Graphene mixer could speed up future electronics
A mixer is a key building block in all electronic systems – a device that combines two or more electronic signals into one or two composite output signals. Future applications at THz frequencies such as radar systems for security and safety, radio astronomy, process monitoring and environmental monitoring will require large arrays of mixers for high-resolution imaging and high-speed data acquisition. Such mixer arrays or multi-pixel receivers need new type of devices that are not only sensitive but also power-efficient and compact.
Schematic picture of a subharmonic graphene-FET mixer. The LO and RF signals are fed to the gate and drain terminals, respectively, and the IF signal is extracted from the drain terminal. Image: Chalmers
The ability in graphene to switch between hole or electron carrier transport via the field effect enables a unique niche for graphene for RF IC applications. Thanks to this symmetrical electrical characteristic, the researchers at Chalmers have managed to build the G-FET subharmonic resistive mixer using only one transistor. Hence, no extra feeding circuits are required, which makes the mixer circuit more compact as opposed to conventional mixers. As a consequence, the new type of mixer requires less wafer area when constructed and can open up for advanced sensor arrays, for example for imaging at millimetre waves and even sub millimetre waves as G-FET technology progress.
“The performance of the mixer can be improved by further optimising the circuit, as well as fabricating a G-FET device with a higher on-off current ratio”, says Jan Stake, professor of the research team. “Using a G‐FET in this new topology enables us to extend its operation to higher frequencies, thereby exploiting the exceptional properties of graphene. This paves the way for future technologies operating at extremely high frequencies.”
SEM image of a subharmonic graphene-FET mixer, which utilises the ability in graphene to switch between hole or electron carrier transport via the field effect.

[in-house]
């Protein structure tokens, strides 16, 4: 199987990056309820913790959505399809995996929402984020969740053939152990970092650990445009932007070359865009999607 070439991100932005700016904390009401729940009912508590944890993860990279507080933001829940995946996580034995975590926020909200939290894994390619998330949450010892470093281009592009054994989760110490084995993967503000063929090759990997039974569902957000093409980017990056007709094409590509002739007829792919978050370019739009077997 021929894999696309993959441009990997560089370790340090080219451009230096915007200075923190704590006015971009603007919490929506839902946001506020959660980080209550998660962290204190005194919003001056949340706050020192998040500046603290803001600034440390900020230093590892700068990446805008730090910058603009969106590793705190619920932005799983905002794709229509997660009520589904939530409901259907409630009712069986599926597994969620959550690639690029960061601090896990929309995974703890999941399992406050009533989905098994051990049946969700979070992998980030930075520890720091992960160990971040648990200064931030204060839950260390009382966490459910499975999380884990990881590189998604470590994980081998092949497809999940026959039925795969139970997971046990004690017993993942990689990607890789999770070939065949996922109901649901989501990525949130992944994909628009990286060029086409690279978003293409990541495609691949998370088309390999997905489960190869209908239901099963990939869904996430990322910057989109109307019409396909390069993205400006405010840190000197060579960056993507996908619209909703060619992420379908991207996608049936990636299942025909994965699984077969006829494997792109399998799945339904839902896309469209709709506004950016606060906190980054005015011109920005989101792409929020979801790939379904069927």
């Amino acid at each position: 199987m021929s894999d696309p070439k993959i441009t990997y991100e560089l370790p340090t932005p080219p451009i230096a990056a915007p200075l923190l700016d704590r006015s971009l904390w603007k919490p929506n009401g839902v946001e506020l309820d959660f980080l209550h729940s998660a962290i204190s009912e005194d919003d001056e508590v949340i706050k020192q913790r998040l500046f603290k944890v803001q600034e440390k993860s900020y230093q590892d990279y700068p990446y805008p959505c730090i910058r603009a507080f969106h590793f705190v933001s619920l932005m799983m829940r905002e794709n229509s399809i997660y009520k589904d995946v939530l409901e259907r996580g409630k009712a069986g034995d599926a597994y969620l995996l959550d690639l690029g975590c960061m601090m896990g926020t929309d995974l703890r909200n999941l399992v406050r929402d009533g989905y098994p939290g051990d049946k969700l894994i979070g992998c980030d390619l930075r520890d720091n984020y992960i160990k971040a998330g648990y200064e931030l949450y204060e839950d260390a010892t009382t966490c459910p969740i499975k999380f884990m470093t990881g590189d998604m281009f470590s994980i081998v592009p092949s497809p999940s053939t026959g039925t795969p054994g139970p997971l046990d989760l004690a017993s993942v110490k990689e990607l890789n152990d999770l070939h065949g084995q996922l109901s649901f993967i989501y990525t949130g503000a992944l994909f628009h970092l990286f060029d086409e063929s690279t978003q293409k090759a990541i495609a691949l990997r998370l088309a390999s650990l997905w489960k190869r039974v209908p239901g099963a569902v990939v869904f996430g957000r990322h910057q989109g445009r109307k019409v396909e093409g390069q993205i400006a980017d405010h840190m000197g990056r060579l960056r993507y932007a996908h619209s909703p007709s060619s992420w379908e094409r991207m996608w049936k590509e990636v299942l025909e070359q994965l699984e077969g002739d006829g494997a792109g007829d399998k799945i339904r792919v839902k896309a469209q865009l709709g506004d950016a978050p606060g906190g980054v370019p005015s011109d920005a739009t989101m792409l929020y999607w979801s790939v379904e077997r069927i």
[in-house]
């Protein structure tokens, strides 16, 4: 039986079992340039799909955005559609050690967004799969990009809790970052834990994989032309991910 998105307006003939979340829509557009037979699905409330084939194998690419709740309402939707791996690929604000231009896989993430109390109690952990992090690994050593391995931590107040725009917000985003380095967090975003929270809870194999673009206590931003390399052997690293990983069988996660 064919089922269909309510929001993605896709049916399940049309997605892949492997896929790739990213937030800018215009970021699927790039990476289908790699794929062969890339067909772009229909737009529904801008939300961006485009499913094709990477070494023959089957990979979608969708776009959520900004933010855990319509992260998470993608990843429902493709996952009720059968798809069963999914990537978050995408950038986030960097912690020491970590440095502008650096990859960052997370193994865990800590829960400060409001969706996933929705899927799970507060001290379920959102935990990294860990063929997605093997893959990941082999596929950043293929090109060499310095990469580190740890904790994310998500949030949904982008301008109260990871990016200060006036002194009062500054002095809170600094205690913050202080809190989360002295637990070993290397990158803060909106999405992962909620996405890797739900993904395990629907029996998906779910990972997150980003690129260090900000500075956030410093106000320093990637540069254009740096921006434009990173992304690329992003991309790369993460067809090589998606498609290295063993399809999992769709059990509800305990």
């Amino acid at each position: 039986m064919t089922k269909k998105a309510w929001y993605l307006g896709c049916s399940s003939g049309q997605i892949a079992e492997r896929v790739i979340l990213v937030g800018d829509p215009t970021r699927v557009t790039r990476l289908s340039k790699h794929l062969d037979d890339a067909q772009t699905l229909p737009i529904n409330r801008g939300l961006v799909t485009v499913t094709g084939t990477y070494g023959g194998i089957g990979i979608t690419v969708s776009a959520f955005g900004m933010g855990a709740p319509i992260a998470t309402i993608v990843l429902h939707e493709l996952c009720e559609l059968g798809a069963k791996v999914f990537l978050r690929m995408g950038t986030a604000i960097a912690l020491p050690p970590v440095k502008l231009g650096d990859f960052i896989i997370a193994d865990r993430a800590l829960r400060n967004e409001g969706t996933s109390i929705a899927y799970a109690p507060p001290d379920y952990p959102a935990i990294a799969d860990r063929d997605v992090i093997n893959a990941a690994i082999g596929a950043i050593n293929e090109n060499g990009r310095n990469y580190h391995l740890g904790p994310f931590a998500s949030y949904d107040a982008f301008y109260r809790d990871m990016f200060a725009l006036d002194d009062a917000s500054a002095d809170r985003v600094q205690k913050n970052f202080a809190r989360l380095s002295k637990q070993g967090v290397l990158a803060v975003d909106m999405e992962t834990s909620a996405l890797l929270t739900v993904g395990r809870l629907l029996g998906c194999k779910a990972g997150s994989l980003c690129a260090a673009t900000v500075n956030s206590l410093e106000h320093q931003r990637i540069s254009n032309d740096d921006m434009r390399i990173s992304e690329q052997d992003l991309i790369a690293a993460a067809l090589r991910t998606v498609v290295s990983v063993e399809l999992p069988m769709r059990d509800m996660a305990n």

In addition to enabling compact circuits, the G-FET provides potential to reach high frequencies thanks to the high velocity in graphene, and the fact that a subharmonic mixer only requires half the local oscillator (LO) frequency compared to a fundamental mixer. This property is attractive especially at high frequencies (THz) where there is a lack of sources providing sufficient LO-power.
Moreover, the G-FET can be integrated with silicon technology. For example, it is CMOS compatible (Complementary Metal Oxide Semiconductor) and among other things it can be used in CMOS electronics for backend processing on a single chip.
Visit the Chalmers University of Technology at www.chalmers.se
- Triplexer LC filter supports PMR communications between emergency services
- Redux Labs spins out from HiWave to develop new haptics and embedded audio
- Freeform packaging technology flexibly encapsulates semiconductor sensors or MEMS
- ETSI publishes first specification for Ultra Low Energy DECT aimed at the M2M market
- 100-mA synchronous buck converter delivers 150-V input capability with 12-uA quiescent current
- Piezoelectric taxels made up of zinc oxide nanowires convert motion to electronic signals
- Mouser launches dedicated MEMS technology site
- Virtual ECU development environment awarded at CDN Live
- 20-A DC/DC step-down micromodule regulator delivers guaranteed 1.5 percent total VOUT accuracy
- Low noise, 1-mV output ripple, 5-A step-down uModule regulator supports data converters and high speed transceivers
- New generation of thermal sensor arrays overcome the limitations in single-element sensors
- Altera acquires power technology innovator Enpirion
- Ultra-sensitive touch sensor is able to be operated through glass or steel sheet
- Impulse radio ultra-wide band IC takes the lead on accurate geo-positioning
- Better, cheaper OLED micro displays do away with color filter
- OPV solar modules project aims to optimize energy harvesting by autonomous sensors within buildings
- Infineon adds compact half-bridge gate driver family to address power applications
- Over 30 Billion devices to wirelessly connect to the Internet of Everything in 2020
- Ultra-low noise, high PSRR linear voltage regulators reduce jitter, simplify power design
- Nordic Semiconductor releases world's smallest Bluetooth low energy and ANT+ ICs
- K-Type Thermocouple Measurement System with Integrated Cold Junction Compensation
- 16-Bit, 100 kSPS Low Power Successive Approximation ADC System
- Fast and simple measurement of position changes
- Interfacing Microcontrollers to the Industrial World
- Accurate Temperature Sensing with an External P-N Junction
- Complete Closed-Loop Precision Analog Microcontroller Thermocouple Measurement System with 4 mA to 20 mA Output
- How to use USB safely in harsh environments
- Optimizing the Performance of Very Wideband Direct Conversion Receivers
- How Extended Photocoupler Performance is Enabling Next-Generation Applications
- 42V, 2.5A Synchronous Step-Down Regulator with 2.5μA Quiescent Current